Backing Up Everything to Removable Disks

Alan Evans alanwevans at gmail.com
Mon Feb 25 16:26:03 MST 2013


I used to use cron and rsync.

The --copy-dest --link-dest options allow for some really really
interesting options.

rsync --copy-dest /path/to/dailybackup server:/ /path/to/fullbackup
rsync --compare-dest /path/to/fullbackup server:/ /path/to/dailybackup

copy-dest/compare-dest options allow you to compare against a third
location and copy/link to it appropriately.

So for above the copy dest says copy from the most recent daily and
the source server to /path/to/fullbackup.
The compare-dest then said look at this directory and the source
server and only copy files not in either.  If there are deltas it uses
the local compare-dest to source the file.

The result was a weekly full backup and a daily incremental backup.

I backed up NetWare servers over 768k links like this for years.  It
took FOREVER for the first backups to occur but once I got the first
full done the dailies and subsequent weeklies took < 1-2 hrs.

After getting the files to disk I put them on tape and I was in a
situation like you where my backups spanned multiple tapes so I copied
each weekly to tape which took 2 days but since I could run it during
the day it didn't matter.  Then each subsequent daily went on a single
tape each day.

I had two tape drives, an LTO-2 for the weeklies and an LTO-1 that I
ran the dailies to.  I just used BackupExec to do those one day after
their corresponding cron jobs.  The weekly took 2 days to put on tape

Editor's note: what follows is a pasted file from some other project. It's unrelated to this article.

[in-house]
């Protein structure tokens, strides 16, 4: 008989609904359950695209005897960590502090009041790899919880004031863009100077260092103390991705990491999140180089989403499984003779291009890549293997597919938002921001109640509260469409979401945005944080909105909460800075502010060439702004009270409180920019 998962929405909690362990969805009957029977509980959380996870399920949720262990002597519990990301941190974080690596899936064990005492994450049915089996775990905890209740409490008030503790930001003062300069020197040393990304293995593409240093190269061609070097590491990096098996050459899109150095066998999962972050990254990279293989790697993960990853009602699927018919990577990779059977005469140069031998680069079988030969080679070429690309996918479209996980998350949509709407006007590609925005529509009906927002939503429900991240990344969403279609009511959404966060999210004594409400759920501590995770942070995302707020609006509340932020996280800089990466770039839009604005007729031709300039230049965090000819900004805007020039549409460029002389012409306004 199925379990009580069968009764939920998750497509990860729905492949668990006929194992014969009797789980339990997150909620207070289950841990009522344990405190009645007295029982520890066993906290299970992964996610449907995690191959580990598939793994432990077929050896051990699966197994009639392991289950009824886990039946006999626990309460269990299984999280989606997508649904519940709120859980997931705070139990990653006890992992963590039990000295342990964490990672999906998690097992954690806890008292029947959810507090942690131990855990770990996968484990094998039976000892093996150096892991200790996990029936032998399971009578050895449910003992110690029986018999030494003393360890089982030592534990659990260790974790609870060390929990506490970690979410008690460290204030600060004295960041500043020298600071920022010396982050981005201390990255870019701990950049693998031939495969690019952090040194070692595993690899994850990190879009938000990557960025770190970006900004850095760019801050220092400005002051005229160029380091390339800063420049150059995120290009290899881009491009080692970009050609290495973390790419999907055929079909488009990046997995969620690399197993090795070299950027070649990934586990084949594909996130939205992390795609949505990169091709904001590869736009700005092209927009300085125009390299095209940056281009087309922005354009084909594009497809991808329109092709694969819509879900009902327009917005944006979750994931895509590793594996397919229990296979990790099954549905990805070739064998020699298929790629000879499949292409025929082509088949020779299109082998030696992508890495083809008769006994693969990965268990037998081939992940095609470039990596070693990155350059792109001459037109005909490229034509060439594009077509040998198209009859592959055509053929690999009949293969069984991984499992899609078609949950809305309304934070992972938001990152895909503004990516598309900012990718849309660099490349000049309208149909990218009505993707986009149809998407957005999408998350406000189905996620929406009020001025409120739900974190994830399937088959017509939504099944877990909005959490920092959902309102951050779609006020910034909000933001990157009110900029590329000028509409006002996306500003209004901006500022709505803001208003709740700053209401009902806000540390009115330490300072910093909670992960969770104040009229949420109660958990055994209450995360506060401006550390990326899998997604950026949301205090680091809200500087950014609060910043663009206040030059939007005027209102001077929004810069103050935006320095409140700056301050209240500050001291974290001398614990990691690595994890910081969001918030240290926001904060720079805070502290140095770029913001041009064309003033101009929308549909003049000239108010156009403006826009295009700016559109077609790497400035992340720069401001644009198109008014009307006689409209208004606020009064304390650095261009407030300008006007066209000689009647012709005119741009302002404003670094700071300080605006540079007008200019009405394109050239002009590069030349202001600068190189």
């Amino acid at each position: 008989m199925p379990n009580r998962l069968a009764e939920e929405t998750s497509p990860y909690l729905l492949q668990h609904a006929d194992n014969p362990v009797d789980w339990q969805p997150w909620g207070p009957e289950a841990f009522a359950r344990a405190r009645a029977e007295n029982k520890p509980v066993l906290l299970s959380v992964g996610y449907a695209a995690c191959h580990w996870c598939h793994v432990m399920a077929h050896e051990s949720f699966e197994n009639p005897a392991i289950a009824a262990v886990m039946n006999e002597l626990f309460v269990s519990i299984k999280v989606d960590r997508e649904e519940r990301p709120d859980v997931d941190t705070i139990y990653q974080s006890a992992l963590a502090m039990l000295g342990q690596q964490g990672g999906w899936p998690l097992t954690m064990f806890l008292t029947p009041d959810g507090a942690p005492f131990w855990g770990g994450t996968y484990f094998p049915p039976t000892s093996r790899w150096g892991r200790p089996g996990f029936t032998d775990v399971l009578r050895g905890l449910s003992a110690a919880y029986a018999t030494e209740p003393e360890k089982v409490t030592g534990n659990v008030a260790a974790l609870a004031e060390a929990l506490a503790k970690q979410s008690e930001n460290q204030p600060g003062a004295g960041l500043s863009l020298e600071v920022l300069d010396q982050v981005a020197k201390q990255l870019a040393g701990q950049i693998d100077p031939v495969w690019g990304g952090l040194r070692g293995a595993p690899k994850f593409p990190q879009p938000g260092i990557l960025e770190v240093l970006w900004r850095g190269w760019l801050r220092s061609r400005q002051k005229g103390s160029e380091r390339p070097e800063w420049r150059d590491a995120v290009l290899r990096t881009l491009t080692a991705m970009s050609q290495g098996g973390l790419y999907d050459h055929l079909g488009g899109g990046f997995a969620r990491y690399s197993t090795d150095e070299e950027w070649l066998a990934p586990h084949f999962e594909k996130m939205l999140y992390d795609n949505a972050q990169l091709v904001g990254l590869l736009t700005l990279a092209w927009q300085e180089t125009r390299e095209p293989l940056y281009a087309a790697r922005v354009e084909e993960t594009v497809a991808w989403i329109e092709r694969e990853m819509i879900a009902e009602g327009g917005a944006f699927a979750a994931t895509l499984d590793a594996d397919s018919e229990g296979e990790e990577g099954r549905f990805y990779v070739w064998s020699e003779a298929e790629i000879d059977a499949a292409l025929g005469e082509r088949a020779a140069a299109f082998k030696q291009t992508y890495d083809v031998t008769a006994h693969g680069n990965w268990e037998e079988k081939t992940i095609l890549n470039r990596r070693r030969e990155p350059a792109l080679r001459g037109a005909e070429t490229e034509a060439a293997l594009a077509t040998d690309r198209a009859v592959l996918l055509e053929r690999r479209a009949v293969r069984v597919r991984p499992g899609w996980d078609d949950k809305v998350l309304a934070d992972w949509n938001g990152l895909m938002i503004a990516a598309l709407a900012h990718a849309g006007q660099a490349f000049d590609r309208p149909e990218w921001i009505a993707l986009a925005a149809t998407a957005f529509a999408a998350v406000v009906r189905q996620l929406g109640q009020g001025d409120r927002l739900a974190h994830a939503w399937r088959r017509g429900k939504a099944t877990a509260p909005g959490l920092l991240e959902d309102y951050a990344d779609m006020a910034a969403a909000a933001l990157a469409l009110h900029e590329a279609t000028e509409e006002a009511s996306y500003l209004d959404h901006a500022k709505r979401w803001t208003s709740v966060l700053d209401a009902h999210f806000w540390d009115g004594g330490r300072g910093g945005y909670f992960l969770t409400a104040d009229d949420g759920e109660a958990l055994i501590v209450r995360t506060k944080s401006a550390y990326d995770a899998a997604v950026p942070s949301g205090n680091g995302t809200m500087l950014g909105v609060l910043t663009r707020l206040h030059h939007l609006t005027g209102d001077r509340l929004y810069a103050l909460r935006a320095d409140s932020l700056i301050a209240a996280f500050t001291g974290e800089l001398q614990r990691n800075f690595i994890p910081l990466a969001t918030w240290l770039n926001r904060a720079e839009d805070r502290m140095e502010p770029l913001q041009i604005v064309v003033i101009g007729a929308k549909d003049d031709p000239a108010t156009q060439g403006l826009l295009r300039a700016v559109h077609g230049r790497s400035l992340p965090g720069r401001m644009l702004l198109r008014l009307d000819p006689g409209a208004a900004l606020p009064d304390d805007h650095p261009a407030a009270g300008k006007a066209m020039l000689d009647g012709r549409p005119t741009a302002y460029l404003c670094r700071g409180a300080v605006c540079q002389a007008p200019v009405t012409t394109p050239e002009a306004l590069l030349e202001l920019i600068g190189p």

but since once rsync was done the files were just sitting there on the
disk it didn't matter.  I would pop a tape in Friday, Monday
BackupExec would start copying the fulls to tape.  Some time Monday
night it would ask for another tape which I would insert Tuesday.  The
full finished Tuesday before I left which meant I could take them off
site.

HTH
-Alan

On Mon, Feb 25, 2013 at 4:02 PM, Jessie A. Morris
<jessie at jessieamorris.com> wrote:
> Bacula also allows for backing up to files or directories. I currently have this set up and life is good. I would give a hearty recommendation to Bacula.
> --
> Jessie A. Morris
> 801-210-1526
> jessie at jessieamorris.com
>
> On Monday, February 25, 2013 15:56:23 Tod Hansmann wrote:
>> I'm looking at replacing work's current tape backup system.  Currently,
>> this is a poblem where we're using tapes of a certain size, and we're
>> maxing out that size so it's spilling over to two tapes, which is messing
>> up rotations.  Getting bigger tapes in this instance requires upgrading the
>> tape system, which is ridiculously expensive.  So, disk storage being cheap
>> as all get, and easy to implement (physically anyway), I figured I'd look
>> at that direction.
>>
>> We have Windows servers and a lot more Linux servers to backup bits from.
>> Every piece of software I've looked at sucks, and very few of them want to
>> do DAS targets.  DAS would probably make managing the drives for swapping
>> out easier, but that's just my opinion.  Not to mention, all the software I
>> have found is also rather expensive for managing the copying of files.  I'd
>> pay a few hundred for something, but everything I've found either doesn't
>> do DAS (online is the new thing, unless you have TBs of data to backup and
>> can't do that online) or kills you in all the "agents" licenses they'd need.
>>
>> What have you seen that isn't crap and will backup to a local disk I can
>> then swap out like a tape?  Also, Amanda is cool, but I can't seem to find
>> any docs about DAS as a target.  The enterprise zmanda does, but Amanda
>> seems fairly limited.  I might mess with it if someone has better
>> experience than my VERY limited exposure.
>>
>> (As an aside, seriously, backup software sucks, especially in the restore
>> area.  What ever happened to backing up files and then just giving me a
>> dialog to choose what files and what timeslice I wanted to restore them
>> to?  Why is that so difficult for backup vendors to get?)
>>
>> Cheers,
>> -Tod Hansmann
>>
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